Can you imagine this site with unrestricted spamming?

Having orderly interactions with each other requires, rules, customs, traditions, i.e. a framework of shared expectations of how to behave in a given context, aka a culture.

Of course, any framework ** should be ** open to examination and questioning, and where there is strong enough agreement, modification.


message 18: by Graeme (last edited Jul 22, 2018 07:26PM) (new)

Graeme Rodaughan Holly wrote: "As I stated, people who would silence the words of others should know that their own voices will be silenced as well. Just a little consequence for those who favor censorship.......traffic flows both ways on that street...."

Universal Freedom of Speech is Tyranny's kryptonite, by the same token, Censorship is the first tool (not the only tool) reached for by tyrants.

Of course, freedom of speech (as all actions) must be bounded by accountability for causing demonstrable harm.


message 19: by Mike (new)

Mike Takac | 27 comments Graeme wrote: "Universal Freedom of Speech is the Tyranny's kryptonite, by the same token, Censorship is the first tool (not the only tool) reached for by tyrants..."

In a civil society, one should ethically have respect for the individual. In a letter to H. Tiffany, April 4, 1819, Thomas Jefferson wrote:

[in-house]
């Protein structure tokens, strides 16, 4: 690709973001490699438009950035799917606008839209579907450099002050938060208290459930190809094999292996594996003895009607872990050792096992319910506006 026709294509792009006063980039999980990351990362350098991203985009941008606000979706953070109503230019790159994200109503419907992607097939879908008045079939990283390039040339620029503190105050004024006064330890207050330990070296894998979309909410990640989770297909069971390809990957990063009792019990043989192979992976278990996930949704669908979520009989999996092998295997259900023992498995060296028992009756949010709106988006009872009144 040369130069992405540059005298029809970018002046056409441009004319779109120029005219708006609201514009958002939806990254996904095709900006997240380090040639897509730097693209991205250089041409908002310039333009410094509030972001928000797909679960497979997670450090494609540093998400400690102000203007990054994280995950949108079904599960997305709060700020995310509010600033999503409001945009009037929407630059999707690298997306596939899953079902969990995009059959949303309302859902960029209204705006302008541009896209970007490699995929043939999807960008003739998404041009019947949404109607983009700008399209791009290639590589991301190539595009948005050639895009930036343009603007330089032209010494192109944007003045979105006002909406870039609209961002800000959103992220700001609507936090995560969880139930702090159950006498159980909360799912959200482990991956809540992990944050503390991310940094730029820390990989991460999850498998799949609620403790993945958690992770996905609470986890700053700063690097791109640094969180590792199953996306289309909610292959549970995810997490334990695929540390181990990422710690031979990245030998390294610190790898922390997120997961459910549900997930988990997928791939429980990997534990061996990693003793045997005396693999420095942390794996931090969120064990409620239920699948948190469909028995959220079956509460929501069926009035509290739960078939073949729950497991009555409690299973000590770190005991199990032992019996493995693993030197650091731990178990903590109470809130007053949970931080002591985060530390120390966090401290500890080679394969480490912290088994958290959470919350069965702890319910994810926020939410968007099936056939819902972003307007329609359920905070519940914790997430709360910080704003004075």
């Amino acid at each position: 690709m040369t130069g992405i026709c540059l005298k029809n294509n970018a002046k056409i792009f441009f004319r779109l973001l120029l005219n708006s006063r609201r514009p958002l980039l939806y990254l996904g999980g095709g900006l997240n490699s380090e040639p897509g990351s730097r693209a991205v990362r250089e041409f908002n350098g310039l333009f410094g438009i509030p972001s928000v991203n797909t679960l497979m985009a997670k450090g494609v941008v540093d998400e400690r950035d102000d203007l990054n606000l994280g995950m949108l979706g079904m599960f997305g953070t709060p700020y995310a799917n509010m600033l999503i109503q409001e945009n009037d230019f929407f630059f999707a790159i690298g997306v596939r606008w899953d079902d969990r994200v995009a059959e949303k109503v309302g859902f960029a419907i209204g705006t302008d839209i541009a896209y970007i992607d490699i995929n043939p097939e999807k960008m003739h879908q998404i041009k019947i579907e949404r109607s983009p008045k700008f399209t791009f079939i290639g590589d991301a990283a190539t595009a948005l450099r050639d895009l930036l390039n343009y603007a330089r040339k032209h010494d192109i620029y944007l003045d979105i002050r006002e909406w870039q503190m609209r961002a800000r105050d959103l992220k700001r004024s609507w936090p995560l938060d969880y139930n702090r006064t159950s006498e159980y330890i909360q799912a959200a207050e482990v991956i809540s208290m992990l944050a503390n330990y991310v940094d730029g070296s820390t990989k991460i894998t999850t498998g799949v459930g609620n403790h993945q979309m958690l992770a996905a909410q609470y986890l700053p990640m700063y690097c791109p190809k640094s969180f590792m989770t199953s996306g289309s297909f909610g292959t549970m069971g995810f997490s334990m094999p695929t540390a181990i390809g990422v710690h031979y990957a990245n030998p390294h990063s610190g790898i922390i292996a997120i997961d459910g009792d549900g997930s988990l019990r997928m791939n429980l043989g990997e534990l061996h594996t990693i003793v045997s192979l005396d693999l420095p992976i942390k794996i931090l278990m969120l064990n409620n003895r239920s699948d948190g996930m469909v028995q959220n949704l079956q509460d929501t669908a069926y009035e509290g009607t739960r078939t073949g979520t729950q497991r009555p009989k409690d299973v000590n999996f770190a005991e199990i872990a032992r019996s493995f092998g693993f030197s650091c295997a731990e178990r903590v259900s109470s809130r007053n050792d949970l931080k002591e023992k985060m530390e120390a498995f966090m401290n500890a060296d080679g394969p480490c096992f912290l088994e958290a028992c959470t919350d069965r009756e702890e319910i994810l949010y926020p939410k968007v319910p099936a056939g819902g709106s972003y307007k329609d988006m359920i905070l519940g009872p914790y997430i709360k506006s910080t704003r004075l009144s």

“Of liberty then I would say that, in the whole plenitude of its extent, it is unobstructed action according to our will: but rightful liberty is unobstructed action according to our will, within the limits drawn around us by the equal rights [“unalienable Rights”] of others. I do not add ‘within the limits of the law’; because law is often but the tyrant’s will, and always so when it violates the right of an individual.”


message 20: by Leonie (new)

Leonie (leonierogers) | 1579 comments Fascinating discussion.

Free speech is an important thing, but so is the responsibility that comes with it. Clearly we won't all ever agree with each other about everything, but for me the line is drawn when harm occurs as a result of bad information promulgated by sites such as Infowars.